Or, for example, a base commander has a command-and-control system that needs to work 100 percent of the time, and maybe the commander had some reports that there had been some bad guys in the area, so cyber forces will work to maintain the integrity of that system.
One of the things that sets this exercise apart from others is a real, live, thinking opposing force, or OPFOR, rather than automated injects. Moreover, exercise planners and assessors evaluate how teams are doing toward their validation. The planners are the brain of the exercise and can dial up or down the intensity of the injects depending on how teams are performing.
While teams are tested to the point of failure, which is where learning occurs, thus making this an unfair fight for friendly, or blue, forces by design, officials noted they don’t want negative training to occur. Teams are pushed as hard as they can so when they are on a mission, they have the experience. This is done through intense training. "We compress what these guys might do over a month into six days," an exercise leader said.
The OPFOR, for its part, is made up of 100 aggressors from 38 different professional organizations across the military, U.S. government, coalition partners and commercial industry, the OPFOR mission commander told C4ISRNET on condition of anonymity. OPFOR team members are also hand-picked to ensure they have the skills necessary to provide the right level of training.
They emulate tactics, techniques and procedures from an amalgam of actors ranging from nation-states to hacktivists to provide as realistic an environment as possible. There are "bad guys" playing the same terrain as blue forces.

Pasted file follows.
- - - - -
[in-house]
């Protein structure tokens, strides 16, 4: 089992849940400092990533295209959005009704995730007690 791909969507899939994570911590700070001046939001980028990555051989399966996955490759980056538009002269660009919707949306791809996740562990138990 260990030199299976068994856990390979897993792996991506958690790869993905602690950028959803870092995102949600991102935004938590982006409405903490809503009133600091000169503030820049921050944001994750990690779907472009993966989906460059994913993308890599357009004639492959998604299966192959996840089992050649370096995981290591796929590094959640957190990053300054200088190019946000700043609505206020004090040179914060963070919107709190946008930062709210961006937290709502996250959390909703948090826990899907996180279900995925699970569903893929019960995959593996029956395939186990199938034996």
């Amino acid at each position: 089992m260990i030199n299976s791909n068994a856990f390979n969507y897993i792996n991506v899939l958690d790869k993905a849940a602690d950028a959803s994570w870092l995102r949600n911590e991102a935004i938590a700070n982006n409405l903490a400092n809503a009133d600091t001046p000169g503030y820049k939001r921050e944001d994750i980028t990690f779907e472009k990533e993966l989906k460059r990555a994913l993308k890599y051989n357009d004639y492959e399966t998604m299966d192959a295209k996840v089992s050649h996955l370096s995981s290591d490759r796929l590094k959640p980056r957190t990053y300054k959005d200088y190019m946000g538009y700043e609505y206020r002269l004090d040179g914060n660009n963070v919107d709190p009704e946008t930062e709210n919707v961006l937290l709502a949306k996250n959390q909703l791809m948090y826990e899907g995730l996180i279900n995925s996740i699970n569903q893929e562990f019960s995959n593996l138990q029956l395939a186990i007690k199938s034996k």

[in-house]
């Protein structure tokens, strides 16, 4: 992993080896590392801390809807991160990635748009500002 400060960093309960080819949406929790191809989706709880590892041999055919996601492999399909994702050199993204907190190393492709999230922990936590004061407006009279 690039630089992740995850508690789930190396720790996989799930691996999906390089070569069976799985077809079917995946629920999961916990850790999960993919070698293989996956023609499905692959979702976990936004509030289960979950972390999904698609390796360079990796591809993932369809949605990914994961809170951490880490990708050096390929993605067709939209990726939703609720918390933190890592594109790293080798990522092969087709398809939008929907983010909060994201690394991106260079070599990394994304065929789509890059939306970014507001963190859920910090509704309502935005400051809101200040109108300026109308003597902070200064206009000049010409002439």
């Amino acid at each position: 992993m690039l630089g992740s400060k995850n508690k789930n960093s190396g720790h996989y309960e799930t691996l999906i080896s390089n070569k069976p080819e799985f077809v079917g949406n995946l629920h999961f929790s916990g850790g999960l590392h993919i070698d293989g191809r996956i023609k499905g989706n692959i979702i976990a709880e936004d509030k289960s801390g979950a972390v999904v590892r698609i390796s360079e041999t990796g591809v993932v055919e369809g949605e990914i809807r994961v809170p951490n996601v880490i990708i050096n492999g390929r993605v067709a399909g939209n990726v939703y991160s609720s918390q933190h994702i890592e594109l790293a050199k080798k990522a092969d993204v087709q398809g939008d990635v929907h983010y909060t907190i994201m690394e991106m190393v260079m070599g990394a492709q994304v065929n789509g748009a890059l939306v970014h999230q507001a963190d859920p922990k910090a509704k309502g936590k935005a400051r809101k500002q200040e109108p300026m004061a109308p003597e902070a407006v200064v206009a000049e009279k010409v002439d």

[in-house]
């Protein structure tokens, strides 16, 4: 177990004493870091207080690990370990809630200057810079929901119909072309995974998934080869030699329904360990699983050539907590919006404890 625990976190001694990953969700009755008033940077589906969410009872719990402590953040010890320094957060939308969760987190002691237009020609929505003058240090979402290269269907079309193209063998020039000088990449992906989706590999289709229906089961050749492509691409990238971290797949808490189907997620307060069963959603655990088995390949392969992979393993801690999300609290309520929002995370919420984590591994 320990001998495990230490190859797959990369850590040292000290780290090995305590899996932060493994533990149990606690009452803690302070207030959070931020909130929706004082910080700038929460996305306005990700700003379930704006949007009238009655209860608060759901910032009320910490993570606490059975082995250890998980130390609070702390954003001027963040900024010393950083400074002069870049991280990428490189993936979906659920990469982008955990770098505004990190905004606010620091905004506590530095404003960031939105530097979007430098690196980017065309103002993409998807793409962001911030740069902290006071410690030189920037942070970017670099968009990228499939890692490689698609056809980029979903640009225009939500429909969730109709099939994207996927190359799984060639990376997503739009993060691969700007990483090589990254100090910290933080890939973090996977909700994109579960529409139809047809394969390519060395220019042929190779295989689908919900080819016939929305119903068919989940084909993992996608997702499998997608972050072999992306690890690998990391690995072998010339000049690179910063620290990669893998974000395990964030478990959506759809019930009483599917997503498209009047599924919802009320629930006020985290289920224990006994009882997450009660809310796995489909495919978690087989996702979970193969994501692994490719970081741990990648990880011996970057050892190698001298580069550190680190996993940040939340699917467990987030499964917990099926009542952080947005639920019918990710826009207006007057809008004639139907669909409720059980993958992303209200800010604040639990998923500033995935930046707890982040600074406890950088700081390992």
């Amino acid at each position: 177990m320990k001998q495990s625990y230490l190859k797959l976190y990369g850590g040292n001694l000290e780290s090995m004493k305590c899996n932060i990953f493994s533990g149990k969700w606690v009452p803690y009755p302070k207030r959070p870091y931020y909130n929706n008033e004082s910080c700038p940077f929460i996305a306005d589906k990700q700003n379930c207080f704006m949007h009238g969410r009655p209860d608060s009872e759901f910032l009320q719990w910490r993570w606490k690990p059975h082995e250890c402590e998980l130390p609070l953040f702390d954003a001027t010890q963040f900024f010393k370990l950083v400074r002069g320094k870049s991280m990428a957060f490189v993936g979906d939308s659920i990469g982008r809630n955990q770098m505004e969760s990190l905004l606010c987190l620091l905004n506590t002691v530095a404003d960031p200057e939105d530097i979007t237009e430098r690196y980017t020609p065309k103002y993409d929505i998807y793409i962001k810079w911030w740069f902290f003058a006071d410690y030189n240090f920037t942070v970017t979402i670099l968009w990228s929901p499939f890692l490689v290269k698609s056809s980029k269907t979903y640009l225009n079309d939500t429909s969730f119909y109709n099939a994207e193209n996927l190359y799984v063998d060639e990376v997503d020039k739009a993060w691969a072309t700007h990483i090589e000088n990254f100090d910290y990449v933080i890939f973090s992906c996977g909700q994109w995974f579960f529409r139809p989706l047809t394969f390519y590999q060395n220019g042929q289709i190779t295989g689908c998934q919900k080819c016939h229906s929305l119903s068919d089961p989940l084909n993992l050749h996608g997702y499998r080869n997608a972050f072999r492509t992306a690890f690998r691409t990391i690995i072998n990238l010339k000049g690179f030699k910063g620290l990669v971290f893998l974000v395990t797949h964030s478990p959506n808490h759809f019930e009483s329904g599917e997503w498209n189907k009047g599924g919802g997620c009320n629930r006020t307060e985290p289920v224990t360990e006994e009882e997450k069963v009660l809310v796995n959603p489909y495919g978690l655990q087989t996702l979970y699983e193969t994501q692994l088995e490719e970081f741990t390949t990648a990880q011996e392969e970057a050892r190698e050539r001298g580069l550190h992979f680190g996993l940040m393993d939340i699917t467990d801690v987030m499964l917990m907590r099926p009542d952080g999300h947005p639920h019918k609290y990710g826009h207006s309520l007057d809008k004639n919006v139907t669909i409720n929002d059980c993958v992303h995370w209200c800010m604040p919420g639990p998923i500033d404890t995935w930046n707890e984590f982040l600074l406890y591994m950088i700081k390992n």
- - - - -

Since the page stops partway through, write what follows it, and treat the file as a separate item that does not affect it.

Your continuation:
Another real-world factor added in this year based on previous year’s feedback was the addition of a cybersecurity service provider, or CSSP. These are the mission owners — the local system administrators that defend their networks. Cyber protection teams, as quick-reaction forces that respond to incidents, must work with these CSSPs in the event of an incident.
Teams that are tasked to defend a bases’ network will have to work with the mission owner like they would if they were deployed to that location to defend that base. There is a local network defender cell that does the wrench turning on the network with which they also must.
"If I get tasked to go support a mission owner, no matter who it is, they’re not going to give me the keys to the kingdom," an exercise participant told C4ISRNET. "I’m going to have to go through the local defender, their network owner to get my recommended changes."
"Really, I don’t want the keys to the kingdom. I wouldn’t want to become their system administrator," a blue team lead said. "Eventually, I’ve got to leave" their network.
For the cyber protection teams, this is a new environment into which they're entering, another blue team lead said. They look to the local administrators to see what normal on their network might mean or what might be anomalous behavior.
The CSSPs, moreover, don’t have to act on the recommendations of cyber protection teams.
Offensive teams such as national mission teams and combat mission teams are also being assessed at Cyber Flag, but their mission set is different and highly tailored. Officials declined to offer significant details.
Mark Pomerleau is a reporter for C4ISRNET, covering information warfare and cyberspace.